Franklin Graham in 2014
In an October survey by LifeWay, 59% of evangelical pastors agreed with Franklin Graham’s statement that Islam is “a very evil and a very wicked religion” – Creative Commons (Lescek Janczuk)

And that was before the recent attacks in Beirut, Paris, and Kenya raised the supposed specter of refugee resettlement becoming a mechanism for ISIS and similar groups to smuggle terrorists into the American homeland. Are we to believe that rank-and-file evangelicals or their pastors are now more likely to welcome refugees — at least, non-Christian refugees — from the Middle East?

Probably more accurate is Monday’s Washington Post report by Michelle Boorstein, which quoted one GOP consultant’s assessment that “This [issue] will cross-pressure the evangelical base… There is a tension here in a lot of their circles about — should we support taking any Syrians when it seems like the right thing to do? But their position on immigration is so hard line at the same time.” (Again, there’s a divergence here from the NAE.)

Of course, this just raises evergreen questions like Who’s an evangelical? and What shapes their responses to such issues? That, and the main one I got yesterday in response to my outrage over Islamophobia among fellow evangelicals: Why don’t you just give up the label?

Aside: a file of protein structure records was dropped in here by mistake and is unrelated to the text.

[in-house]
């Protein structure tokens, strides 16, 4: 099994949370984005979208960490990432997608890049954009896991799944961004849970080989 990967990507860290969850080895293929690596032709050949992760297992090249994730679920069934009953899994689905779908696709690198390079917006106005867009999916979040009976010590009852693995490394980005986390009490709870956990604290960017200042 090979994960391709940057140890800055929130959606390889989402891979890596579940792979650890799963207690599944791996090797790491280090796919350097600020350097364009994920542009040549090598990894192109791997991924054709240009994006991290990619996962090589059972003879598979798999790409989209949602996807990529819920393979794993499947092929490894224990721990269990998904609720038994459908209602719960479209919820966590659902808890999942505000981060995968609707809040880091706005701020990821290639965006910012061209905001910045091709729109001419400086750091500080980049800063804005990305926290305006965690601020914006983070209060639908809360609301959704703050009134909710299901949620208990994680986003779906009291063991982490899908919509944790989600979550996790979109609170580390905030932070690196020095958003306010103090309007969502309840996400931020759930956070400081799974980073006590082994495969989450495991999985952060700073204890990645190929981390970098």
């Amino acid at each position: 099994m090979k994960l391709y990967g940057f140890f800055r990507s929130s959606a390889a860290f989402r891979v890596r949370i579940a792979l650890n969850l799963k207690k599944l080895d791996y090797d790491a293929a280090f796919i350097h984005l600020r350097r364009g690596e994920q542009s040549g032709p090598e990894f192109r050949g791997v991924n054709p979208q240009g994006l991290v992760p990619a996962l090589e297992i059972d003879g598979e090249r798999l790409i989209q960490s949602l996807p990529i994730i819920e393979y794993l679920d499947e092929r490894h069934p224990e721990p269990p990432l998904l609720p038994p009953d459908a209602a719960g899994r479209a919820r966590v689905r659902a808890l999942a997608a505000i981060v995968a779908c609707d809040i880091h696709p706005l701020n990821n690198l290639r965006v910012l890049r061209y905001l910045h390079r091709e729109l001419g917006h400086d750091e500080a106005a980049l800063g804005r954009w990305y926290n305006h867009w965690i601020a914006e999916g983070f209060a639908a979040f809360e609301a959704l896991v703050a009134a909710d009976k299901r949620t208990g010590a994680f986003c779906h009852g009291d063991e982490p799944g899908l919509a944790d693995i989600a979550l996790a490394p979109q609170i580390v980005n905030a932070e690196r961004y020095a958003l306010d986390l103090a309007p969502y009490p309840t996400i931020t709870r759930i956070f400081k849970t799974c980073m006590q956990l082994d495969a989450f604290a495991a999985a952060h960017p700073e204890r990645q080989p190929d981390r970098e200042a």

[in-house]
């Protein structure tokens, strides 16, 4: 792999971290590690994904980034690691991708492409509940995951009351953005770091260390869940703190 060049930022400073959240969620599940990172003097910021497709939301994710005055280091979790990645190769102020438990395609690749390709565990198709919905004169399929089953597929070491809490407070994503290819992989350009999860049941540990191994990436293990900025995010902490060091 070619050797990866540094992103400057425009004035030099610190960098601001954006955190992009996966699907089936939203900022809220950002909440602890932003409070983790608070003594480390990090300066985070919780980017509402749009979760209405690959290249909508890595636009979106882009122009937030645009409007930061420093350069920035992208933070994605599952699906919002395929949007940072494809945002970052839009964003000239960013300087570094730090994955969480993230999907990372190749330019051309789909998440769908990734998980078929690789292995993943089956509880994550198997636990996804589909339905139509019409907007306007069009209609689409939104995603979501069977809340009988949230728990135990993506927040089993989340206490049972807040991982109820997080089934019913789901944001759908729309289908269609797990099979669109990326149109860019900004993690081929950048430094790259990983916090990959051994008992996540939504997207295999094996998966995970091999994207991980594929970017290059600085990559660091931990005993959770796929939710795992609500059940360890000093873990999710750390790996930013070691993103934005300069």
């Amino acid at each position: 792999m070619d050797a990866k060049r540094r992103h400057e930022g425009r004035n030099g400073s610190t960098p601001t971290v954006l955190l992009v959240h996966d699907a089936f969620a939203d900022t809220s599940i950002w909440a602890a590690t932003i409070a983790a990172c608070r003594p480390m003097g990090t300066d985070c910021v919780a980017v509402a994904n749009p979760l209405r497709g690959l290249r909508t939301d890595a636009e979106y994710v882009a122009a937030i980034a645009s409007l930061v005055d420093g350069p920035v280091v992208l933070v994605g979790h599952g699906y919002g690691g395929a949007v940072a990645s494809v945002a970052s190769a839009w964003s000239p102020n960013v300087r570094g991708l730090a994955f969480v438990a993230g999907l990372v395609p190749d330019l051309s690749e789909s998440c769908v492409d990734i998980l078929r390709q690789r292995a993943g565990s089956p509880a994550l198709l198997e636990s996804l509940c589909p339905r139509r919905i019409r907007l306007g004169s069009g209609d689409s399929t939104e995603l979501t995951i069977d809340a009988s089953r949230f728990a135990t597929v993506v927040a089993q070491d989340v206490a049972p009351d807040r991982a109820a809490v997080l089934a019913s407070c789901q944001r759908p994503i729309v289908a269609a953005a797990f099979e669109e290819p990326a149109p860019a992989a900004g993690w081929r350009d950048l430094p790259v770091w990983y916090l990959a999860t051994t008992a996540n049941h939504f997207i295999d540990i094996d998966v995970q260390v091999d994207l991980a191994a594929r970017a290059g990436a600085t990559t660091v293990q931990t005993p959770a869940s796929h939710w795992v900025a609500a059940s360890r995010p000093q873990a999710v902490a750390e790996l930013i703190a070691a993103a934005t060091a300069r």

I’ll offer my own take on those questions tomorrow, but in the meantime, I’d be happy to hear from my readers, whether evangelical or not.

Do you think there’s a significant debate within evangelicalism about refugees? What’s guiding evangelical responses to this and related issues? How do we define our terms?

4 thoughts on “What Do Evangelicals Actually Think about Refugees?

  1. I believe there is a healthy debate within American evangelicalism. Scripturaly there is the admonition to welcome the stranger, yet there are also real fears. I think having those conversations without questioning each other’s faith and values (which has been happening to some degree) are a sign of spiritual maturity and respect. We want to be wise, but the challenge is to not live in fear like so many of our neighbors. This morning, Mr. Hollande asked Parisians’ to not live in fear. America has been fearful since before 2001. I would hope that follower’s of Jesus would be able to head the “fear not” admonitions often repeated in scripture.

    1. Thanks, Dave. I think this is an important point — indeed, I tend to think that evangelicalism is at its best when it can model healthy debate. Lest my post sound too pessimistic (fearful, even), I do hope that this particular issue might prompt such a conversation.

  2. From what I see on some of the news and social media that I read and get, I think there may be a significant number who would consider themselves evangelical, that follow Franklin Graham. He has come out as a fiery anti immigrant speaker. His family connection with Billy Graham gives him a lot of credibility with many in the Christian world who revered his father.